A leading Scottish Government economic development agency says it has received £11m after settling court action against constructors and designers of the UK's highest railway which had to shut five years ago due to structural problems.

Highland and Islands Enterprise had been pursuing a £14.5m claim against the company that owns Morrisons Construction and the civil and structural engineers for the scheme.

The agency made claims over defects in the design and construction of the railway and breaches of contracts which emerged after the funicular shut five years ago.

HIE had at one point included a provision of £14.3m for the cost of reinstating the funicular which had been expected to take two years.

News of the long-running case emerged in 2021 when it was revealed that ministers had to refund part of an EU grant for the original Cairngorm funicular because of discrepancies in the way it tendered for the work as costs spiralled.

As of the end of last year the cost to the taxpayer of funicular had soared to nearly £52m - with the costs of crucial repairs spiralling.

The cost of the repairs rose by 56% from £16.16m to £25m.

The faults were discovered after the costs of building the funicular spiralled from £14.8m to £26.75m.

READ MORE: Scot gov agency sues creators of shut Cairngorm railway for £14.5m

Calls were made for public inquiry into the management of the Cairngorm funicular, which it was hoped would re-open in late 2022.

The Herald:

It finally came back into action in January after a four-year hiatus.

The Cairngorms are a major Scottish tourism attraction and centre for recreation with downhill hillwalking and rock climbing a major draw for the 1.92m who visit the national park every year from around the world.

The crucial funicular, which was opened in 2001 and connects a base station with a restaurant and a ski area 1,097m (3,599ft) up Cairn Gorm mountain near Aviemore, was closed in September, 2018 due to structural issues.

The £14.5m claim was made against the now owners of Morrison Construction, Galliford Try Infrastructure Limited and Inverness-based AF Cruden Associates Limited, the civil and structural engineers for the scheme which had been taken over by Glasgow-based Arch Henderson.

The case was due to be dealt with in a proof hearing beginning this month.

But HIE has confirmed that it has reached an out-of-court settlement for £11m - £3.5m less than the original claim.

Stuart Black, chief executive of HIE, said: “We are pleased to have reached this settlement, which enables us to recover a significant amount of public funding and brings closure to these long-standing matters.”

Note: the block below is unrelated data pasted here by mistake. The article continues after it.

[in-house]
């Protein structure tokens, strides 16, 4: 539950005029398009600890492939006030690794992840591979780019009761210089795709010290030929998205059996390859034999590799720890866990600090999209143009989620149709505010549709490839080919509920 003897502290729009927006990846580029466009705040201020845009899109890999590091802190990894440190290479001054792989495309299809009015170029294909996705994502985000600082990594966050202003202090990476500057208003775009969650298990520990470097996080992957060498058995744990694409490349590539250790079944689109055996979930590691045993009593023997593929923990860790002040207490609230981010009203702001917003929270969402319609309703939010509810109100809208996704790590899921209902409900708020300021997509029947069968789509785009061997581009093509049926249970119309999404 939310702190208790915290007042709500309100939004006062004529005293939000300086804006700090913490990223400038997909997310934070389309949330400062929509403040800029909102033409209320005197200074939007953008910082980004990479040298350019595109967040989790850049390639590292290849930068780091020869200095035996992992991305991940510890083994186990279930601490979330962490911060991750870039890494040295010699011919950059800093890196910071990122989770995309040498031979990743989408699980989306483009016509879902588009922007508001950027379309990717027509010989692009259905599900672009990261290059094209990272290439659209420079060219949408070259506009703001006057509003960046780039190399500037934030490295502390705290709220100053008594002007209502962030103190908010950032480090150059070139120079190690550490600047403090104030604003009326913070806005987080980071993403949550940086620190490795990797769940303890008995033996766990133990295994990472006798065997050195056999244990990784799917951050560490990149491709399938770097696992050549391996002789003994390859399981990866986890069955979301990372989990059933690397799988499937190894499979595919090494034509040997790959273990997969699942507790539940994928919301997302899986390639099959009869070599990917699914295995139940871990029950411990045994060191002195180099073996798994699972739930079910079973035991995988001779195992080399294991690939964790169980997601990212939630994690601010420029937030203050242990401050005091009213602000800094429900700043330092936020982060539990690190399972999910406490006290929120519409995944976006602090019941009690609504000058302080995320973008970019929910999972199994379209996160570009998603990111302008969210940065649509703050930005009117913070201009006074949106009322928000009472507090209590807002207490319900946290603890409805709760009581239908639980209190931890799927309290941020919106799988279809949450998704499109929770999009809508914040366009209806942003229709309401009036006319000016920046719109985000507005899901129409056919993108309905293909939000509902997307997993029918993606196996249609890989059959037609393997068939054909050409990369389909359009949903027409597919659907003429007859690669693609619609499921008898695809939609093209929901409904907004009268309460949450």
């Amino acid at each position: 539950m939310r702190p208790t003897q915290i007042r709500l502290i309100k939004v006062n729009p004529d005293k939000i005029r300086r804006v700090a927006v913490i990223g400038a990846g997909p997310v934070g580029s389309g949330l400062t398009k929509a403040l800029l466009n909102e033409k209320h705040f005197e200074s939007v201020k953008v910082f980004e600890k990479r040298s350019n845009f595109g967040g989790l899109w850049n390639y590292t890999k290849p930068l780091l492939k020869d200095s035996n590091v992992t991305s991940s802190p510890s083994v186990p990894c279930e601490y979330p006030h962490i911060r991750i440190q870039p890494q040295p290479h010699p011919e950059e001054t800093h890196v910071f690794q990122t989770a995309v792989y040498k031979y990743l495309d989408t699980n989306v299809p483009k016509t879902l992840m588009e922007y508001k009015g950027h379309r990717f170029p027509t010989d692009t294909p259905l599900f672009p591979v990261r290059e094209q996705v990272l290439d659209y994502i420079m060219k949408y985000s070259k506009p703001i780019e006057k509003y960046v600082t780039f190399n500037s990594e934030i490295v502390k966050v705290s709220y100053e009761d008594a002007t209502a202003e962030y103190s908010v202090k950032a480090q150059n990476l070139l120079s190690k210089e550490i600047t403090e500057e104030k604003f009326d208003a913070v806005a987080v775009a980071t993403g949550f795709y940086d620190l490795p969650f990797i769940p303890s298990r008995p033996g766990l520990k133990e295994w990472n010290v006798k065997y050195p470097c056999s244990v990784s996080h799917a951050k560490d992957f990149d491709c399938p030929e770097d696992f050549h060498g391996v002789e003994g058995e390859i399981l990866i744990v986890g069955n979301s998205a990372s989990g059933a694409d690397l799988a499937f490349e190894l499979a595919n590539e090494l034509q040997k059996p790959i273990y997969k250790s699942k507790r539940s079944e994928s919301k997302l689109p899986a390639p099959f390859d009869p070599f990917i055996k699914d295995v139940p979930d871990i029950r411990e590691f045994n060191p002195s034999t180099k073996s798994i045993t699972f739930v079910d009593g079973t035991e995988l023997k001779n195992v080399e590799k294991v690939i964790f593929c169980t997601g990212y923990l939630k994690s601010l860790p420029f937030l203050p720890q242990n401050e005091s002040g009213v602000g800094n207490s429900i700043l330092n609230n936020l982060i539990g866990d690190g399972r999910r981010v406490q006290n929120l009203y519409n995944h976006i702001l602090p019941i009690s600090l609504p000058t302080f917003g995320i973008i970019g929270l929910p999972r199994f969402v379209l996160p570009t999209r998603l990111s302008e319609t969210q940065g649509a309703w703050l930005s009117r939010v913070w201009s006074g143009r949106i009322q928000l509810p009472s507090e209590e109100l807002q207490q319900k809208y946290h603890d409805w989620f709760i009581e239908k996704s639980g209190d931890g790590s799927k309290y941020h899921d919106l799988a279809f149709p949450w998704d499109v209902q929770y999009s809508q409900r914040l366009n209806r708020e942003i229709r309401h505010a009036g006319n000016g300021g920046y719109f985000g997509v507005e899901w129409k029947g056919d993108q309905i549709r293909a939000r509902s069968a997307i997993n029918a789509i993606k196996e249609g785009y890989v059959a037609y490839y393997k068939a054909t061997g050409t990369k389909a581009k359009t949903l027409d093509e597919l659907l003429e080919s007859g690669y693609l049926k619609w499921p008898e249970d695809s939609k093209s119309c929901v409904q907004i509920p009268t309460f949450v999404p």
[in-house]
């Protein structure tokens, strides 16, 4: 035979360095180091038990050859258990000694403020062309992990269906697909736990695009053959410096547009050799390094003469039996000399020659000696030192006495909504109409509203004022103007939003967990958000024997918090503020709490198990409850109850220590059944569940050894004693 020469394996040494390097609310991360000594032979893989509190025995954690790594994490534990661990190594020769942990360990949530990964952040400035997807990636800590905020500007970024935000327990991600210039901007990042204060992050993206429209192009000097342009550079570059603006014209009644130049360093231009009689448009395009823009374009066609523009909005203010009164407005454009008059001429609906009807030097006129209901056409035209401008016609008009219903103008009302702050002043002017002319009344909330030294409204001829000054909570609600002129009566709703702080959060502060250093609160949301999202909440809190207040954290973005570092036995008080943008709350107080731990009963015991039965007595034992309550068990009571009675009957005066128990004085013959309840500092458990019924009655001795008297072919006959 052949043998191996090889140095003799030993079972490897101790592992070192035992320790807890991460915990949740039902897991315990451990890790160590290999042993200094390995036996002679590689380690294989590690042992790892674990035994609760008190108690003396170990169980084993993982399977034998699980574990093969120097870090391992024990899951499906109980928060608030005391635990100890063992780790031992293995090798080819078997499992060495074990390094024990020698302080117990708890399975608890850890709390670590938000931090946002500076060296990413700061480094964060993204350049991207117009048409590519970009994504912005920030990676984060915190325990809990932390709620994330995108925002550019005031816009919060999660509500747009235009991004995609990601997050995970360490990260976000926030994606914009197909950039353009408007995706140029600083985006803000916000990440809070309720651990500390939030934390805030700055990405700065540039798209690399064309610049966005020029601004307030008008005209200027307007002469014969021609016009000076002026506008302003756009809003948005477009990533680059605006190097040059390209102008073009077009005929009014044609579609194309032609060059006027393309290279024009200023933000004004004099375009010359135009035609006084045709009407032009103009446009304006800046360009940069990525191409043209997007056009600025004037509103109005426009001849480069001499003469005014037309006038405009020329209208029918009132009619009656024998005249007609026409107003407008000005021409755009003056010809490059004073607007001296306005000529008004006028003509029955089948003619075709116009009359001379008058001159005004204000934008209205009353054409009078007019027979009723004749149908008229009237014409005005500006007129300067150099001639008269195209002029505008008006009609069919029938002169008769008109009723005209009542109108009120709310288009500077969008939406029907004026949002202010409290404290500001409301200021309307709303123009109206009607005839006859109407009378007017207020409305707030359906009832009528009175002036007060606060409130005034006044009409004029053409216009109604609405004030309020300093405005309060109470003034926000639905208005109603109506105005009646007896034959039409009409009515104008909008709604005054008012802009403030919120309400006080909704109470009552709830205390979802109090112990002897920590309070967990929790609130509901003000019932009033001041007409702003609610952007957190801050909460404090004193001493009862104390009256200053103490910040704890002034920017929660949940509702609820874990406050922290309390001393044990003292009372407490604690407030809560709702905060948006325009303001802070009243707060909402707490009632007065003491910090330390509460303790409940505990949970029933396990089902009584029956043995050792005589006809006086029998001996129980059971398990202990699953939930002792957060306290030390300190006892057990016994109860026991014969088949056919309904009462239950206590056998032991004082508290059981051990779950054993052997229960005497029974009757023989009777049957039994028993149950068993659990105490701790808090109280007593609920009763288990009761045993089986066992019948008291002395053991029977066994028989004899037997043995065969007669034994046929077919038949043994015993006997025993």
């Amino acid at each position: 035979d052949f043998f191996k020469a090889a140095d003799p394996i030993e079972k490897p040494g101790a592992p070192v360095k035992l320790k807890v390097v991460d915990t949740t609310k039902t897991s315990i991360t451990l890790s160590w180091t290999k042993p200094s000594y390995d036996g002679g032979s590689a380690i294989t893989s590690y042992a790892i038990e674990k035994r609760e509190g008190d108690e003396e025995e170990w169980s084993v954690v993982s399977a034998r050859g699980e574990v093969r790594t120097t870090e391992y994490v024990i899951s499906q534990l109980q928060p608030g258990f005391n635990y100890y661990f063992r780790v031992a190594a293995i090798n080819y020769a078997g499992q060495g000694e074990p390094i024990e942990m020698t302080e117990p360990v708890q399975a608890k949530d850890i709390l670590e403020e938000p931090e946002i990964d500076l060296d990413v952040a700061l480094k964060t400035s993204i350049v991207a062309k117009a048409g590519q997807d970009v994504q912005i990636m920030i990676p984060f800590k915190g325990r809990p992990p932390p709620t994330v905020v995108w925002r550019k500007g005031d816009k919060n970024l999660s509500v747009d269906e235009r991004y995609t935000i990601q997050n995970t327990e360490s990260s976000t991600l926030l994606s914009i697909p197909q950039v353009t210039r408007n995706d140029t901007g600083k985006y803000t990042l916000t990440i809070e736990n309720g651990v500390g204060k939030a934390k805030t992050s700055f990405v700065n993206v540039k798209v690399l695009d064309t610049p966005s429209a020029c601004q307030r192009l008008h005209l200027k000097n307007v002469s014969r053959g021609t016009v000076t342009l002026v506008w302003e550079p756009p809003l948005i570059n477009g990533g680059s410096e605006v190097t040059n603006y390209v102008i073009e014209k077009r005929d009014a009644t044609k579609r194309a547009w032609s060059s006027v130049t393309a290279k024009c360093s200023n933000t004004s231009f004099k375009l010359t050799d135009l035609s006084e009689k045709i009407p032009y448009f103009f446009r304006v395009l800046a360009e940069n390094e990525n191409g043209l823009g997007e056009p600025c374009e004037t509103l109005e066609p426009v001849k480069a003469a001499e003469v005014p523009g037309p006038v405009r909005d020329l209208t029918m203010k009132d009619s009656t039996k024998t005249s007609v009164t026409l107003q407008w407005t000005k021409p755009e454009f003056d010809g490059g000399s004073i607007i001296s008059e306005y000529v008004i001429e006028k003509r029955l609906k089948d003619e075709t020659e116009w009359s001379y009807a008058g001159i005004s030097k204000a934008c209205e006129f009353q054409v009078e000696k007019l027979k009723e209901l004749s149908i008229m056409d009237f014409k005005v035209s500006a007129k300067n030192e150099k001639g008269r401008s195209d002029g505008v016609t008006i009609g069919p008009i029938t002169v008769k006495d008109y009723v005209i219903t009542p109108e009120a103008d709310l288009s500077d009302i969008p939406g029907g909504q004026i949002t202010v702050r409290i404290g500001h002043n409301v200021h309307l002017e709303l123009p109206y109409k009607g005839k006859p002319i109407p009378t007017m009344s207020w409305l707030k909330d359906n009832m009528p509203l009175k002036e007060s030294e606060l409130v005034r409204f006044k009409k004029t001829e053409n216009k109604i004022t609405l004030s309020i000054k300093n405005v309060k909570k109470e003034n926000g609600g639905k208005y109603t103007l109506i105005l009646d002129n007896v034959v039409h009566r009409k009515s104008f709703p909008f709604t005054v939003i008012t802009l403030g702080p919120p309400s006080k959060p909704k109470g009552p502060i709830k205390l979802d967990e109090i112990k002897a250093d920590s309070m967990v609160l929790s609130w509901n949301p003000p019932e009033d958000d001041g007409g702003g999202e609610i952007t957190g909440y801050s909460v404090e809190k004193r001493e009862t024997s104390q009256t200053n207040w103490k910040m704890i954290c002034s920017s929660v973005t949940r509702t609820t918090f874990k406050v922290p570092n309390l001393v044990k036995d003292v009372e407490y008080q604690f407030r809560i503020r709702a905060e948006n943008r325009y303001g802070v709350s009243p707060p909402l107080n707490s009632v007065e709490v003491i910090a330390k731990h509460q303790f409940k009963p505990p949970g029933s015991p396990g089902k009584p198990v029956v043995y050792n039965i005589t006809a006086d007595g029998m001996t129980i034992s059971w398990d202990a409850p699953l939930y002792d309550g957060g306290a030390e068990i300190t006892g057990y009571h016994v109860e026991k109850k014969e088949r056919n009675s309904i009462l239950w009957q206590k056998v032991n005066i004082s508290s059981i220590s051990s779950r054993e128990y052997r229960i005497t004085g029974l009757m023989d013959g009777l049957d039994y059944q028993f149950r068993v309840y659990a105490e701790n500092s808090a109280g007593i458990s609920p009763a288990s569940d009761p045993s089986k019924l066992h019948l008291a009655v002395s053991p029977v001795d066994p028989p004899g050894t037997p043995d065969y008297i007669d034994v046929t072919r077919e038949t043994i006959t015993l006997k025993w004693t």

The decisions over the contracts for the funicular were hit with allegations of cronyism and financial mismanagement that led to an investigation after chief executive of Highlands and Island Enterprise (HIE), Iain Robertson, announced in 2000 that he would be leaving to become director for corporate development for Morrison plc, an Edinburgh-based construction company founded and once chaired by one of Scotland's wealthiest men Sir Fraser Morrison.

The Herald:

In five years HIE had awarded a number of Morrison contracts including that for the building of the controversial railway up Cairngorm which they eventually received more than £10m for.

Morrisons were awarded the funicular contract in 1999, a year after Sir Fraser left HIE.

Audit Scotland said there was no conflict of interest in either case.

The Herald previously revealed that having already pumped more than £10m in works to fix the funicular, ministers and officials were considering scrapping the project altogether.

A dossier of internal Scottish Government documents showed that business minister Ivan McKee ended up sanctioning continuing with the project as the "least worst option" while warning additional finance could not be guaranteed.

The enterprise agency said that the project costs rise was due to the impacts of Covid, Brexit and blizzards in spring hampering repairs.

Official financial documents shed further light on the background to the funicular failures.

As part of a cost-cutting measure as the scheme was being progressed, HIE agreed with the contractors at the time that proposed steel beams for the track would be replaced with concrete.

According to the Cairngorm National Park Authority strengthening works to the railway viaduct will involve reinforcing props and concrete bases beside 63 out of 94 piers.